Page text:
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Keywords

Cosmos, anthropos, power of music, humanism, holism

Abstract

Music is an experience that is universal to all of mankind, no matter one’s race, gender, culture, or socioeconomic status. Whether it’s beholding one of Mahler’s symphonies in Carnegie Hall or listening to the “No. 1 Top Single” on iTunes using headphones, one truth is evident: music moves. The statement “music moves” inherently possesses an implication of the 'cosmic' and the 'anthropic’ nature of music – a holistic union of both mystery and humanity. This one truth has been the subject of an ongoing 2,000 year-old discussion that attempts to articulate the powerful reaction that results from experiencing music in all forms, beginning with the ancient Greeks of antiquity who possessed a cosmologically-grounded explanation to the power of music. However, as time moved forward, this cosmological, mysterious paradigm of the power of music slowly began to incorporate explainable and tangible anthropological articulations of the power of the music with respect to the human emotions, senses, and thoughts. This incorporation of anthropos reached a climax in the Renaissance era with the ushering in of humanism, which stripped away the mysterious and replaced the cosmologically-grounded explanation of music with the anthropologically-grounded view of naturalism. Since this profound departure from cosmos, society seems to be at a loss in articulating accurate reactions to music.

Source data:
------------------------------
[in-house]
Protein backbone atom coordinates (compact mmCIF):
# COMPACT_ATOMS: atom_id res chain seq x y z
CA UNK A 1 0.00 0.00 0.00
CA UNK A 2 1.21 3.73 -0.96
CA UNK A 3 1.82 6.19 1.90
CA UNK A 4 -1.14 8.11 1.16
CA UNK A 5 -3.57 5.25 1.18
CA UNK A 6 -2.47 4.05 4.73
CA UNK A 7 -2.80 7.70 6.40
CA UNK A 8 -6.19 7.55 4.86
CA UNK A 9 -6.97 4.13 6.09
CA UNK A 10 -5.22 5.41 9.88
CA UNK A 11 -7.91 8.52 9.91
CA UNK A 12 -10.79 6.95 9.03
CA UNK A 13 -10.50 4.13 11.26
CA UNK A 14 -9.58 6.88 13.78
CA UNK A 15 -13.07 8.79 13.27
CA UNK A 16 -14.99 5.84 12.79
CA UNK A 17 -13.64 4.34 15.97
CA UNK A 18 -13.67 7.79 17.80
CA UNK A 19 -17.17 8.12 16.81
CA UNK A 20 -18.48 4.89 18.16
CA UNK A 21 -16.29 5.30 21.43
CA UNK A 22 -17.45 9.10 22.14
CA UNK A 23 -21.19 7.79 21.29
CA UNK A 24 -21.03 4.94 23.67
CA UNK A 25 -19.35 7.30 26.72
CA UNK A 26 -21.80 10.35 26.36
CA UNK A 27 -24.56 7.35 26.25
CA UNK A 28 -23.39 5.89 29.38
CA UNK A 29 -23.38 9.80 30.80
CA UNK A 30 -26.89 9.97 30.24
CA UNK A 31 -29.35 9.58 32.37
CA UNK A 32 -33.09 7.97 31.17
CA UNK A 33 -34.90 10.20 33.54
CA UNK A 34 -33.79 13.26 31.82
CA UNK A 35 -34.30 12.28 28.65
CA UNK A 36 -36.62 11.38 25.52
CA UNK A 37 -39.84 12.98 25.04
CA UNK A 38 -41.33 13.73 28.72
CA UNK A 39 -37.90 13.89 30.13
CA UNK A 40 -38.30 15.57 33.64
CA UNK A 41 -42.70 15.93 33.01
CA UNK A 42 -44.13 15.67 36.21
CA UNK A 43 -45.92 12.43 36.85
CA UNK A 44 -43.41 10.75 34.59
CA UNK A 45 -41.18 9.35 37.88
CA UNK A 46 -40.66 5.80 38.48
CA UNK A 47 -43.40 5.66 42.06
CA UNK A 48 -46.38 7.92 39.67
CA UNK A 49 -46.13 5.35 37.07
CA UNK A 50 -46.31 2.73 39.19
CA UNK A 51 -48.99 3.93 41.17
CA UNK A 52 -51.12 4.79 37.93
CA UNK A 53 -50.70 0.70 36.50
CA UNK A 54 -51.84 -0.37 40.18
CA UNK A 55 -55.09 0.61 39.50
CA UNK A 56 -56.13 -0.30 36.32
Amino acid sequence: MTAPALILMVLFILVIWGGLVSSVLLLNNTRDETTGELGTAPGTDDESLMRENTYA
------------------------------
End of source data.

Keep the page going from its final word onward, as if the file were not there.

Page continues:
This paper offers two proposals with respect to musical thought, one for society at large and one for the individual. I assert in this paper that society, in general, needs to return to an appreciation of the cosmos, the answerable, and the mysterious in nature, and that the individual needs to commence thinking holistically with respect to music—incorporating both cosmic and anthropic thought. I have reached my conclusions, assertions, and propositions based on this thesis by critically analyzing both primary and secondary resources in the form of the historical documentation methodology.

DOI

10.15385/jmo.2013.4.1.3

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Creative Commons License

Creative Commons Attribution-Noncommercial-No Derivative Works 3.0 License
This work is licensed under a Creative Commons Attribution-Noncommercial-No Derivative Works 3.0 License.

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Musicology Commons

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